This means at Lake Barrine, a brush turkey sighting was slightly over twice as likely as an orange-footed scrub fowl sighting. At Lake Eacham, a scrub fowl sighting was about every 2km. The major difference at Lake Eacham was that it was probable to see over three brush turkeys per 1km, meaning seeing an Australian brush turkey was over six times as likely as an orange-footed scrub fowl.

So, what do these numbers mean? Brush turkeys are known to display scavenger behaviour which makes their numbers grow in places where they can get food from humans. Lake Eacham has no trash cans to dispose of waste, so oftentimes Australian brush turkeys can be seen feeding on scraps left by people or being directly fed by park goers. 

The male brush turkeys also mate with multiple females and females can share a mound with others. The orange-footed scrub fowl displays quite different behaviour since they do not scavenge human food due to their intense fear.

Orange-footed scrub fowl also mate for life in pairs, according to a 1998 study conducted by Mochamad Indrawan. 

Brush turkeys reproduce more efficiently than orange-footed scrub fowl, as female brush turkeys are known to lay one egg every 2-5 days according to the New South Wales Government.  On the other hand, the female scrub fowl only lays one egg every 2-3 weeks as stated by the Cornell Lab of Ornithology.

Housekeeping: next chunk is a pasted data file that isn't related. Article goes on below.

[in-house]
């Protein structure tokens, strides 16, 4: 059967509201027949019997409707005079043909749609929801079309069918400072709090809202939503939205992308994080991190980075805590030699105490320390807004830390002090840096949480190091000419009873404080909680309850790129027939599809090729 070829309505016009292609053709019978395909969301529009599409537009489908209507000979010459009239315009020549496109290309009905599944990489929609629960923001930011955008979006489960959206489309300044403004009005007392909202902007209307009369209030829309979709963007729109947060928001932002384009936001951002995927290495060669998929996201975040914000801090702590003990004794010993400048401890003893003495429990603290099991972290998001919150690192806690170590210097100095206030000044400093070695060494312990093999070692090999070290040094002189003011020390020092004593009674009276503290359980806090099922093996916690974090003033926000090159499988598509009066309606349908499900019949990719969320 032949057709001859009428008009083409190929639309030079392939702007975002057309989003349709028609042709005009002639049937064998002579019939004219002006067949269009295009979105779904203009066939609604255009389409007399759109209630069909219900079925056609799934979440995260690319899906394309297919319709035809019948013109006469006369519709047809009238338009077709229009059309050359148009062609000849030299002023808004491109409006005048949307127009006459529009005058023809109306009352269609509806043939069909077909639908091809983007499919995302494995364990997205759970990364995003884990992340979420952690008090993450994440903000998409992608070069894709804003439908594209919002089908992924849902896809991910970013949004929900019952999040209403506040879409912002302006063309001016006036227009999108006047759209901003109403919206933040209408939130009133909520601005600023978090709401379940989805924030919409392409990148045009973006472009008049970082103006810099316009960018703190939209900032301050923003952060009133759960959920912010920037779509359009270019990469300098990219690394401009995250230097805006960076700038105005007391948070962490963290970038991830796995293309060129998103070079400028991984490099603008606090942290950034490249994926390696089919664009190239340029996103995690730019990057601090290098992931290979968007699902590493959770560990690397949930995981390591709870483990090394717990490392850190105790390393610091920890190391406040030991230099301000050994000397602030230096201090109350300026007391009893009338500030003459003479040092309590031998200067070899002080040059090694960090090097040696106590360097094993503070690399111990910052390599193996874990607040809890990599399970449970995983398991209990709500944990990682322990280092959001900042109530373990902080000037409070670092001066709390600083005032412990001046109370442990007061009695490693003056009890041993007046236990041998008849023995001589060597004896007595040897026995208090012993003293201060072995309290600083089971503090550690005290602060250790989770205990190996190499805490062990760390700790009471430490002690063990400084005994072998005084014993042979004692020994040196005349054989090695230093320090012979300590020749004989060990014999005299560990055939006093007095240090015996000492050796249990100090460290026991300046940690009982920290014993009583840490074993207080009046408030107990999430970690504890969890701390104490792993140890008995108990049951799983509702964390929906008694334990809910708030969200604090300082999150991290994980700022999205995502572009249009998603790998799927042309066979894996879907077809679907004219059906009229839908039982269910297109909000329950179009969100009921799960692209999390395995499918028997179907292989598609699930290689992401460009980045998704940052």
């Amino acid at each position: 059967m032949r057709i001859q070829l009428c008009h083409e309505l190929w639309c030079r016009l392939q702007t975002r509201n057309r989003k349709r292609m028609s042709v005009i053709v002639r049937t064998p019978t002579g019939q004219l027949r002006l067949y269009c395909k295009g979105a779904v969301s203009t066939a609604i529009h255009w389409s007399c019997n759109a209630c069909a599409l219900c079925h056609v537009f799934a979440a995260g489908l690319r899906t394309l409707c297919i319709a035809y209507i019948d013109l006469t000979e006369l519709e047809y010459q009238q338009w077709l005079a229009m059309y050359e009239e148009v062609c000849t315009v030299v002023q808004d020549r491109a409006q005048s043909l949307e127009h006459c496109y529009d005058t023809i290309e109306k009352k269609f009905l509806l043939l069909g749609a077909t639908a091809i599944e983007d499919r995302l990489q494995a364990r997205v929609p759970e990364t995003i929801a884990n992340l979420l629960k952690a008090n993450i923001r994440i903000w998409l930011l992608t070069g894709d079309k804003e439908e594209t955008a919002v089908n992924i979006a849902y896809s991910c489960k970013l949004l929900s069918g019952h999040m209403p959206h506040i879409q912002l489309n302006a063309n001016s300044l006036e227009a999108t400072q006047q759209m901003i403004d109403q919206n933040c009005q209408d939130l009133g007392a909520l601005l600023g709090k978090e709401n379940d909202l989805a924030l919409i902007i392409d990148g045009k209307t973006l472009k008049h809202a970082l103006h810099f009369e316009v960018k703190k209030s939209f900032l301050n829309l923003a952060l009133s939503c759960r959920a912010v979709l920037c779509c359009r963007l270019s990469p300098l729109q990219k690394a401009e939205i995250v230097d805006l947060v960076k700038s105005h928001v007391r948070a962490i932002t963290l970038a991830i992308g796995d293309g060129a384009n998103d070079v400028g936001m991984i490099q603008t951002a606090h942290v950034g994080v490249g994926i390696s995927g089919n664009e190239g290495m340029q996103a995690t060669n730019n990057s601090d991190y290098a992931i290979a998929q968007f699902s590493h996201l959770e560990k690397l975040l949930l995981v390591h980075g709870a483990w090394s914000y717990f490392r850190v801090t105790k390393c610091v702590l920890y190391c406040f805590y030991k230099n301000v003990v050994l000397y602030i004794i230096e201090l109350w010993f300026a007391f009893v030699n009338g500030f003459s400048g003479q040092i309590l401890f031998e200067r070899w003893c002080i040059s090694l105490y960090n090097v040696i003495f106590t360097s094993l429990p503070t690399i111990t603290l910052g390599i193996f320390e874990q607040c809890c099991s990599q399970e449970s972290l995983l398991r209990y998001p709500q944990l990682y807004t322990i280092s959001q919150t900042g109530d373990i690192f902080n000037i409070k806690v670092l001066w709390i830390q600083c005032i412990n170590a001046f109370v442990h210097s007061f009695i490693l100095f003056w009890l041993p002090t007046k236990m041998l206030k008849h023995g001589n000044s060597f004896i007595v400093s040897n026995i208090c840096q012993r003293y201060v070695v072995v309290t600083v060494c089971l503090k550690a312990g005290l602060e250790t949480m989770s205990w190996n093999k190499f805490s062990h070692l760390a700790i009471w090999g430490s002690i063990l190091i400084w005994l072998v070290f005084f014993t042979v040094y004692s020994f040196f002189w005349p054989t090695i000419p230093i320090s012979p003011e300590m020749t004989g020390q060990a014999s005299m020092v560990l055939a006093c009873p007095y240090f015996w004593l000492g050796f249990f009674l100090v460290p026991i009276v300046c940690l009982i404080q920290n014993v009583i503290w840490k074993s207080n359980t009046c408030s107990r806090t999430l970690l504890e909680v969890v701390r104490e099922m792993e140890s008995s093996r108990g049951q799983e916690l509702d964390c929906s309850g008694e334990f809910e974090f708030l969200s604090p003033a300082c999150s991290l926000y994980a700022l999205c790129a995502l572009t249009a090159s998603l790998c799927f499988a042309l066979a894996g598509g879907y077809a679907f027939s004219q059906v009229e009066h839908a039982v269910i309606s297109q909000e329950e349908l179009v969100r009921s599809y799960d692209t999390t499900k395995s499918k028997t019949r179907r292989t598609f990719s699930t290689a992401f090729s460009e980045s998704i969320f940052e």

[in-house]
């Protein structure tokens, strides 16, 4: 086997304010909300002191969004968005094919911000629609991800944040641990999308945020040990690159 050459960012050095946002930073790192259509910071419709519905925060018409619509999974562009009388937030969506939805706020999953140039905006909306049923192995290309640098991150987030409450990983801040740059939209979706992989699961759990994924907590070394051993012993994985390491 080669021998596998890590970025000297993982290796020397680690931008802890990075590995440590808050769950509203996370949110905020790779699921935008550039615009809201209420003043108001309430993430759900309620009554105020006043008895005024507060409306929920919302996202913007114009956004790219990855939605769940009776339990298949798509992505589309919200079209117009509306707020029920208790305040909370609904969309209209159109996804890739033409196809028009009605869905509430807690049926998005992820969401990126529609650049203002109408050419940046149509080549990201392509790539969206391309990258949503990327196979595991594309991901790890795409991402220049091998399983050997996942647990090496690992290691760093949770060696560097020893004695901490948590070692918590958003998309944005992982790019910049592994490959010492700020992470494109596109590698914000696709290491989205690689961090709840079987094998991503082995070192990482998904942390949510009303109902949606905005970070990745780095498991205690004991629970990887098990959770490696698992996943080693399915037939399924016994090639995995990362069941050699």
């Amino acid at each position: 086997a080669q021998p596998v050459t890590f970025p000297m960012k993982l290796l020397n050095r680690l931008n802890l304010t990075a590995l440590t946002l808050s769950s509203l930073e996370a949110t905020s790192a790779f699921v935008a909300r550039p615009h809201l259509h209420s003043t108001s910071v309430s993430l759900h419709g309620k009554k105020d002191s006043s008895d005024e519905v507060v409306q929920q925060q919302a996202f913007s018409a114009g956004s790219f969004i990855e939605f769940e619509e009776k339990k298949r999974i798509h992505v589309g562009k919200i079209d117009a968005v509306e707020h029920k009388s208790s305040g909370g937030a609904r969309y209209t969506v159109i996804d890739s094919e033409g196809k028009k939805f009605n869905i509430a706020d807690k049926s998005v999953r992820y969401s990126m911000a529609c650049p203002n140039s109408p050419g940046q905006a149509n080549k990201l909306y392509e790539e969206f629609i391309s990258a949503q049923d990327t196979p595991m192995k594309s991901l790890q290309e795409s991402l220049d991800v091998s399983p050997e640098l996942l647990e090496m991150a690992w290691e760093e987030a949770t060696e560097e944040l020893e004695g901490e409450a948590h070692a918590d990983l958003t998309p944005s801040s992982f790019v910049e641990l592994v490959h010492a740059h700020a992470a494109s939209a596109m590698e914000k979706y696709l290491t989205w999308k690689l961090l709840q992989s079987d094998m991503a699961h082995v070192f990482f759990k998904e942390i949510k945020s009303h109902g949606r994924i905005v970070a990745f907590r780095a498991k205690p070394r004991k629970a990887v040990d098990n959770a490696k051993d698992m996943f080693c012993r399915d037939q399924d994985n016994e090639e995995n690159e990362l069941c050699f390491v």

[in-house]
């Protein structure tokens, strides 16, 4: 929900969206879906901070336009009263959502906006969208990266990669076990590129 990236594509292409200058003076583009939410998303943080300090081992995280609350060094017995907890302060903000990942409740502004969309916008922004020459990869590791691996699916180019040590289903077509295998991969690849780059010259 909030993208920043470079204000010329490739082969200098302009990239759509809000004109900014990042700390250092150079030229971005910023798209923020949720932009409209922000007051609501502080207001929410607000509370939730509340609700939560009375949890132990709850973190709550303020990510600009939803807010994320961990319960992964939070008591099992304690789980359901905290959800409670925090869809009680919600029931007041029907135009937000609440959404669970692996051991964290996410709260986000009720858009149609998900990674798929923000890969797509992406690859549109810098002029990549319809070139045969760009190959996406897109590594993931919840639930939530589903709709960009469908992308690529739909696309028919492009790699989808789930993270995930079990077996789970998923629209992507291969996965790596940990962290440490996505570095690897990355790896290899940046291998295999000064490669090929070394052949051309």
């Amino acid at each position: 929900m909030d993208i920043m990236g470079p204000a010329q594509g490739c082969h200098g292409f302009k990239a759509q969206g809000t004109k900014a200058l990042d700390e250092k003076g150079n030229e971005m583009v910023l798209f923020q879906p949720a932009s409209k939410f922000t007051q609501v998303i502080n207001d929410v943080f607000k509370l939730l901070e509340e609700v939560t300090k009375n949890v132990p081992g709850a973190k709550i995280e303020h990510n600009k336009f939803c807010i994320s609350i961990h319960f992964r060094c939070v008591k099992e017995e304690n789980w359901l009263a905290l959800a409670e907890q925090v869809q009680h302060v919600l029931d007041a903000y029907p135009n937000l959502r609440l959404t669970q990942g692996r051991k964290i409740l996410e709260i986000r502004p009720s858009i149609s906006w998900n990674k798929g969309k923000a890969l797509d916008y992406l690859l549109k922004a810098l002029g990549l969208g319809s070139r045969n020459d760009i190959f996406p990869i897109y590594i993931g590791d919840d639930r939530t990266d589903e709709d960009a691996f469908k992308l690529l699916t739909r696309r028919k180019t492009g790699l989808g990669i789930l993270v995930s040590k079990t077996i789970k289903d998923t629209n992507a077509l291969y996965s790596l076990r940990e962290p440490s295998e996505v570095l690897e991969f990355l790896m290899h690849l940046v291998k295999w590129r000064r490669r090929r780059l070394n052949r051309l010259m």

Brush turkeys have plenty of resources provided by humans in both of these forest remnants which is further proven by Lake Eacham being the more popular of the two sites having a larger gap in the difference between brush turkey and scrub fowl sightings per kilometre.

There are more opportunities for the brush turkeys to get food from people and therefore their numbers increase since the humans cannot legally harm them and only serve as a food source. 

In our experience at the two parks, scrub fowls and brush turkeys showed much different behaviours towards us as we approached them. 

Brush turkeys almost always approached us, one even running out of the brush towards us, seemingly expecting to be fed. Scrub fowls always quickly moved out of sight when we got near with no interest in us, but instead fear.

As human influence in natural areas increases, it is important to minimize our impact on species and their natural habitats. This holds true with species such as the brush turkey and their population influx to the Crater Lakes National Park. 

Humans come and feed the brush turkeys or leave scraps behind for them to eat. This brings an imbalance to the population of megapodes in the area without most humans even realising it. This is shown through the significantly larger brush turkey population per kilometre at Lake Eacham and the higher number of visitors at this site. 

Visiting these parks is a privilege and anything we do to the environment there is unnatural. This can sometimes have larger consequences than ever imaginable, such as the scrub fowl being driven to low numbers while brush turkey numbers skyrocket. Don’t feed the birds!